Agassi wins tax battle round two

The tennis superstar Andre Agassi won the second set of his legal battle with the UK taxman today in a stunning victory which could cost the Revenue half a billion pounds.

Three appeal judges in London allowed Agassi's challenge to a High Court ruling that foreign showbiz and sports stars on tour in Britain are liable for UK income tax on money earned from overseas product endorsement deals - even if the cash never sees the light of day in this country.

The Court of Appeal ruled that Agassi was not liable to UK tax on income paid by German sportswear makers Nike and Head Sports to his US-based company, Agassi Enterprises Inc, because none of them was resident or had a "tax presence" in Britain.

Inland Revenue lawyers are to petition the House of Lords for leave to appeal.

Agassi's legal team estimated that the Revenue could be faced with having to repay up to half a billion pounds to the multitude of entertainers and sports stars who have toured in Britain since the law at the centre of the case - 1988 Income and Corporation Taxes Act - came into force.

The Revenue would also lose out on tens of millions in the future unless the Law Lords reversed today's decision or Parliament amended the Act.

The 1988 Act contains special provisions regarding foreign entertainers and sports stars who might have only a fleeting physical presence, and no tax presence at all, in this country.

Agassi's appeal was based on his tax liability for the year 1998-99, which the Revenue had assessed at £27,500. He has not yet paid the money because the case is still under revue by the courts.

In the High Court, Mr Justice Lightman said it would be "absurd" to construe the Act so as to allow tax to be avoided by the simple expedient of channelling payments through a foreign company with no presence in the UK.

"If this were the case, the tax would effectively become voluntary," he said.

But Lord Justice Buxton, sitting with Lords Justices Sedley and Jacob, said today that tax was only chargeable on payments made directly to the entertainer or sportsman or made to an associated company by a person with a UK tax presence.

In this case, the money was paid, not to Agassi, but to Agassi Enterprises - a separate legal entity - by two German companies with no UK tax presence.

It might well be that Parliament, if it reviewed the statute, would extend its scope, the judge said.

But as the Act stood, the situation was not "absurd or an invitation to tax evasion" and came nowhere near to providing grounds for disapplying the general principle that UK statutes had no effect in foreign countries.

Latest stories from i100
Have you tried new the Independent Digital Edition apps?

Day In a Page

Save the tiger: The animals bred for bones on China’s tiger farms

The animals bred for bones on China’s tiger farms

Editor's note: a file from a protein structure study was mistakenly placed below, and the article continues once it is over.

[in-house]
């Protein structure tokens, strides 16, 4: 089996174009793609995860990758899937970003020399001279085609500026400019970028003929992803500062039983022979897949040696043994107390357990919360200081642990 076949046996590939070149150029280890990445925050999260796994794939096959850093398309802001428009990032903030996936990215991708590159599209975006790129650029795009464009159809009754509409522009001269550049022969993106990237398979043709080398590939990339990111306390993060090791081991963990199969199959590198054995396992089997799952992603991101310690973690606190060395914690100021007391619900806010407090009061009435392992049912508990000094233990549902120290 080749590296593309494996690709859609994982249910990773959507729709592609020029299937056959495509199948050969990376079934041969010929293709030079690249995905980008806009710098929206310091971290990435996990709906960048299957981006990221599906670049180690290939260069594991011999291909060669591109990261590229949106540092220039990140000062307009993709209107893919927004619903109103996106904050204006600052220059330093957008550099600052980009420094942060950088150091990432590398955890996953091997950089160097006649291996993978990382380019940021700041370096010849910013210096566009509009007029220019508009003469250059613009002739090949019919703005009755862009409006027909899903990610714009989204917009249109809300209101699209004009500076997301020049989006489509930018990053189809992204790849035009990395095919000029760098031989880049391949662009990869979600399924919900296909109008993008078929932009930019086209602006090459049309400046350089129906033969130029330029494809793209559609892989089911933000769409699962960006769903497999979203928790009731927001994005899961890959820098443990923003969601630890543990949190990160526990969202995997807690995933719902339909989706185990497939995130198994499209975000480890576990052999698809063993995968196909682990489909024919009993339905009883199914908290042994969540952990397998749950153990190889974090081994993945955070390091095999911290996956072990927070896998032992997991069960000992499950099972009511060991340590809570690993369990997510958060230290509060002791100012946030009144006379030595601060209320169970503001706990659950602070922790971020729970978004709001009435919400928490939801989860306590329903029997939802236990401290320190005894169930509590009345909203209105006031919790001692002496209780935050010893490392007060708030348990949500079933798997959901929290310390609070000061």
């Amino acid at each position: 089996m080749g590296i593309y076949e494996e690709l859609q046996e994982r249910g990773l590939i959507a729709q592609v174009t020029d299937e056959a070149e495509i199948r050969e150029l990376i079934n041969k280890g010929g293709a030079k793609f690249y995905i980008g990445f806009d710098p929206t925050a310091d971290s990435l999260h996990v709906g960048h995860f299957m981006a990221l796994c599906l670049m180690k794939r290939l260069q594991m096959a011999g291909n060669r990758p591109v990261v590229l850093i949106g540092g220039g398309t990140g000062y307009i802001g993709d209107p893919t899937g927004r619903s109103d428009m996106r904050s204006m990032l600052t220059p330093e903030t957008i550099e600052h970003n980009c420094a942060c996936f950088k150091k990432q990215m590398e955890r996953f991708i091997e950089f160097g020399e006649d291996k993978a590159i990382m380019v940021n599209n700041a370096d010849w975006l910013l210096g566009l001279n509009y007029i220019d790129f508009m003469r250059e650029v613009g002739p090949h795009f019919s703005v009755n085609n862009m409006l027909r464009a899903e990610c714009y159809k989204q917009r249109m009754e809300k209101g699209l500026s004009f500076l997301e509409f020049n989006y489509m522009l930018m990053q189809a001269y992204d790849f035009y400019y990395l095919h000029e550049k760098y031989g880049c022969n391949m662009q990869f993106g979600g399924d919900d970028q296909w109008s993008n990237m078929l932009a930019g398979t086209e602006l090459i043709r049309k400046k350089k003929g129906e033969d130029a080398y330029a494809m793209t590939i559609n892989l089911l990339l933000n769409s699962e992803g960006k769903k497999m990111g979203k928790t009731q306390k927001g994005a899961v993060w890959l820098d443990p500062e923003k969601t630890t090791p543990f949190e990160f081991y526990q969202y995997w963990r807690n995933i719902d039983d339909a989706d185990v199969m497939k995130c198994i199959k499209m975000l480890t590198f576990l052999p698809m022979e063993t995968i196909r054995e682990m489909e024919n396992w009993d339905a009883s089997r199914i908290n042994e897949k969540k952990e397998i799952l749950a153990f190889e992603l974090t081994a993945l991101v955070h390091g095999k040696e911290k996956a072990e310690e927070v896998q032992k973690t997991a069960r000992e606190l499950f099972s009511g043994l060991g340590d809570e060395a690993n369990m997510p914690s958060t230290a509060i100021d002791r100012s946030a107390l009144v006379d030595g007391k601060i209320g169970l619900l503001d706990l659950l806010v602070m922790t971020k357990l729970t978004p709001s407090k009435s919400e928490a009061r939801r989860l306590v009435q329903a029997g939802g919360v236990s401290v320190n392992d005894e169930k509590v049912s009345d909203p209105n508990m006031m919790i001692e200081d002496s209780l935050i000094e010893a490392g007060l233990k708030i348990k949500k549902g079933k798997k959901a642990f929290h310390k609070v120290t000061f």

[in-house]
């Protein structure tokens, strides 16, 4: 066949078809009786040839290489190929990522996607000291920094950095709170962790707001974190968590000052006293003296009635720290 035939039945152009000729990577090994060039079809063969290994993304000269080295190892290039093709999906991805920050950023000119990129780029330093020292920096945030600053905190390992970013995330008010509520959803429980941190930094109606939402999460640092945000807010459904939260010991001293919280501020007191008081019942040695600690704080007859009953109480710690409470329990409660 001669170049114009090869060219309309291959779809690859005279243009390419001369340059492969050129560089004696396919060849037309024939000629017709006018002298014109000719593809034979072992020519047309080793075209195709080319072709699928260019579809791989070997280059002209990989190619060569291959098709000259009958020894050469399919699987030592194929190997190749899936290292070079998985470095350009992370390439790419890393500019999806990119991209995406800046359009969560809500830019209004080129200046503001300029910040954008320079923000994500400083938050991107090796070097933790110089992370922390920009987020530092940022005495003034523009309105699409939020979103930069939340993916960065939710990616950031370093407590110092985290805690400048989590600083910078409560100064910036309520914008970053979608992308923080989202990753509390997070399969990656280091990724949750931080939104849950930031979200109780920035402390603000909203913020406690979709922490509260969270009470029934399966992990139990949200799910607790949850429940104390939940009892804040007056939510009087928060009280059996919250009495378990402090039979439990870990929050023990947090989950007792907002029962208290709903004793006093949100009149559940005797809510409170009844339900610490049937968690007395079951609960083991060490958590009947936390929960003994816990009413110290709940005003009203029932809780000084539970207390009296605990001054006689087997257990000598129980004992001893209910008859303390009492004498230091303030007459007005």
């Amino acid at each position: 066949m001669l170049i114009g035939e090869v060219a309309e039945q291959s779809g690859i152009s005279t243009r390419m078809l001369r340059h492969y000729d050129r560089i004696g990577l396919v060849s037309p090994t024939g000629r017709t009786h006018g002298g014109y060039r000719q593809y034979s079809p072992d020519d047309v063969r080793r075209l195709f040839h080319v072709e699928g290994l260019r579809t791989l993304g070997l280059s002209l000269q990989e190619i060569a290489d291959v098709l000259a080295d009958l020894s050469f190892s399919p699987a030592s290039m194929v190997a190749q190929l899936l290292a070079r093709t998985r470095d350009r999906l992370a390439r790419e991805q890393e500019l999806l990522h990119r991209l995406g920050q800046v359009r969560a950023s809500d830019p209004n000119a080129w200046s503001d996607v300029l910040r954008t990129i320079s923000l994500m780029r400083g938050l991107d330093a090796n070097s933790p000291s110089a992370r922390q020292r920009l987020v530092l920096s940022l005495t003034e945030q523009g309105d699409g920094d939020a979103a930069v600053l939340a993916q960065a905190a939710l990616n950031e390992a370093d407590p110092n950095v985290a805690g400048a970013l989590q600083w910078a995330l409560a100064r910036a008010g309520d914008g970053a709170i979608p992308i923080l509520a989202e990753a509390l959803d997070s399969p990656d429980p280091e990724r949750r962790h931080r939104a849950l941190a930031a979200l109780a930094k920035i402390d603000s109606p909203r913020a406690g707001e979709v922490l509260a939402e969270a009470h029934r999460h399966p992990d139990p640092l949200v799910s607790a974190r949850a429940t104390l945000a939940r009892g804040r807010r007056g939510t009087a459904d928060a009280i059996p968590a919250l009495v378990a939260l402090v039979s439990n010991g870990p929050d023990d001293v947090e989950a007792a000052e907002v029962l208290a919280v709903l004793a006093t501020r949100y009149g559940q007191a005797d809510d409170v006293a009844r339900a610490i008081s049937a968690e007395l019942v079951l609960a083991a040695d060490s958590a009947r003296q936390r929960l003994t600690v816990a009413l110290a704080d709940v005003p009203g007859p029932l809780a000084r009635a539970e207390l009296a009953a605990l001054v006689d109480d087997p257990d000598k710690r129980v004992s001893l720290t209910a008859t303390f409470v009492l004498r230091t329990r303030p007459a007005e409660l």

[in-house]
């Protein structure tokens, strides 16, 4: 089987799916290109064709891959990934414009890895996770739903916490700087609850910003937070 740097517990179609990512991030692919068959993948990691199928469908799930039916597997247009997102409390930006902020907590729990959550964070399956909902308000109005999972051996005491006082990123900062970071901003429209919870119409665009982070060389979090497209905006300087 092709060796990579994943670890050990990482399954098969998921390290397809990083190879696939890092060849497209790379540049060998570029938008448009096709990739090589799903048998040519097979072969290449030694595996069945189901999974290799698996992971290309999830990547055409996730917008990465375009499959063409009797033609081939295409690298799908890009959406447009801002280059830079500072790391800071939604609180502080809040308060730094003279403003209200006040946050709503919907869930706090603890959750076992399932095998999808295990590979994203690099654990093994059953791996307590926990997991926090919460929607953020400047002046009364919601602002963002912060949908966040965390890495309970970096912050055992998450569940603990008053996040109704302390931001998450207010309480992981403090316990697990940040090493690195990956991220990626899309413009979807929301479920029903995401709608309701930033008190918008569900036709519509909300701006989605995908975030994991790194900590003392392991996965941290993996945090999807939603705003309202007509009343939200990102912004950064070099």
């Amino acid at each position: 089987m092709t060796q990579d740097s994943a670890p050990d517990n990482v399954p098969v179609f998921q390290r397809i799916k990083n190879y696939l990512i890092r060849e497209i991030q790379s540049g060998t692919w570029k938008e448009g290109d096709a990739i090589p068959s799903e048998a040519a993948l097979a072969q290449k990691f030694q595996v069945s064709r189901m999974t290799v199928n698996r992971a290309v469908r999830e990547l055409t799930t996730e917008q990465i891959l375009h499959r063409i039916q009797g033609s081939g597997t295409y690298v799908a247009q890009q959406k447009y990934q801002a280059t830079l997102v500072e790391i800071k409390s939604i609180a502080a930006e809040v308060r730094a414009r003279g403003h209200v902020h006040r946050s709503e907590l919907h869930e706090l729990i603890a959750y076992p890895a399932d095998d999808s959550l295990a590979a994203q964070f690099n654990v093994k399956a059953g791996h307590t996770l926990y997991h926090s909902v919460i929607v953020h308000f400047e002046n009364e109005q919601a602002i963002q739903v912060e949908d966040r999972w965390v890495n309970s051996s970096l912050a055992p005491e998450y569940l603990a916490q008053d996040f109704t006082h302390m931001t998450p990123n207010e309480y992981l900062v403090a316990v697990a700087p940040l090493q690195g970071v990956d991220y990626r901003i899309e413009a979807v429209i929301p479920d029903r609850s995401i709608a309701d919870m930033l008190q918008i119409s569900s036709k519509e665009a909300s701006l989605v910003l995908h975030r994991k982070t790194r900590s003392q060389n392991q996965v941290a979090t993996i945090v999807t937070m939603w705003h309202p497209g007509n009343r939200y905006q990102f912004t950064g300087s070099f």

The big cats kept in captivity to perform for paying audiences and then, when dead, their bodies used to fortify wine
A former custard factory, a Midlands bog and a Leeds cemetery all included in top 50 hidden spots in the UK

A former custard factory, a Midlands bog and a Leeds cemetery

Introducing the top 50 hidden spots in Britain
Ebola epidemic: Plagued by fear

Ebola epidemic: Plagued by fear

How a disease that has claimed fewer than 2,000 victims in its history has earned a place in the darkest corner of the public's imagination
Chris Pratt: From 'Parks and Recreation' to 'Guardians of the Galaxy'

From 'Parks and Recreation' to 'Guardians of the Galaxy'

He was homeless in Hawaii when he got his big break. Now the comic actor Chris Pratt is Hollywood's new favourite action star
How live cinema screenings can boost arts audiences

How live cinema screenings can boost arts audiences

Broadcasting plays and exhibitions to cinemas is a sure-fire box office smash
Shipping container hotels: Pop-up hotels filling a niche

Pop-up hotels filling a niche

Spending the night in a shipping container doesn't sound appealing, but these mobile crash pads are popping up at the summer's biggest events
Native American headdresses are not fashion accessories

Feather dust-up

A Canadian festival has banned Native American headwear. Haven't we been here before?
Boris Johnson's war on diesel

Boris Johnson's war on diesel

11m cars here run on diesel. It's seen as a greener alternative to unleaded petrol. So why is London's mayor on a crusade against the black pump?
5 best waterproof cameras

Splash and flash: 5 best waterproof cameras

Don't let water stop you taking snaps with one of these machines that will take you from the sand to meters deep
Louis van Gaal interview: Manchester United manager discusses tactics and rebuilding after the David Moyes era

Louis van Gaal interview

Manchester United manager discusses tactics and rebuilding after the David Moyes era
Will Gore: The goodwill shown by fans towards Alastair Cook will evaporate rapidly if India win the series

Will Gore: Outside Edge

The goodwill shown by fans towards Alastair Cook will evaporate rapidly if India win the series
The children were playing in the street with toy guns. The air strikes were tragically real

The air strikes were tragically real

The children were playing in the street with toy guns
Boozy, ignorant, intolerant, but very polite – The British, as others see us

Britain as others see us

Boozy, ignorant, intolerant, but very polite
How did our legends really begin?

How did our legends really begin?

Applying the theory of evolution to the world's many mythologies
Watch out: Lambrusco is back on the menu

Lambrusco is back on the menu

Naff Seventies corner-shop staple is this year's Aperol Spritz